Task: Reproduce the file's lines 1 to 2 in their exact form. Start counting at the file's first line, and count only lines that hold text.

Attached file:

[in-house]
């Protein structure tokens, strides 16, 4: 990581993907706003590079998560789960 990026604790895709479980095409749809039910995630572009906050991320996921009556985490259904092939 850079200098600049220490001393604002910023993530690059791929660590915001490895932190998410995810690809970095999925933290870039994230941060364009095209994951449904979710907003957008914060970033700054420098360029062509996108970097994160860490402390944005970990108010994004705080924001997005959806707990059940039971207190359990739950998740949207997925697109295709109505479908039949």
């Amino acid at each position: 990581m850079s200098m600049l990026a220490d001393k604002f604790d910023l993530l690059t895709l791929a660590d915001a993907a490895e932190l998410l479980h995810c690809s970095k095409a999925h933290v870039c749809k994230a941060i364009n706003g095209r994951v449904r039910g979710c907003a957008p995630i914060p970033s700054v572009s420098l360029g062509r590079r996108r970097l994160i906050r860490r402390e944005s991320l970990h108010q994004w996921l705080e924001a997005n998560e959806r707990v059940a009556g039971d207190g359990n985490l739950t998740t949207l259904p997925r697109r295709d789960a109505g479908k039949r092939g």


[in-house]
């Protein structure tokens, strides 16, 4: 990581993907706003590079998560789960 990026604790895709479980095409749809039910995630572009906050991320996921009556985490259904092939 850079200098600049220490001393604002910023993530690059791929660590915001490895932190998410995810690809970095999925933290870039994230941060364009095209994951449904979710907003957008914060970033700054420098360029062509996108970097994160860490402390944005970990108010994004705080924001997005959806707990059940039971207190359990739950998740949207997925697109295709109505479908039949």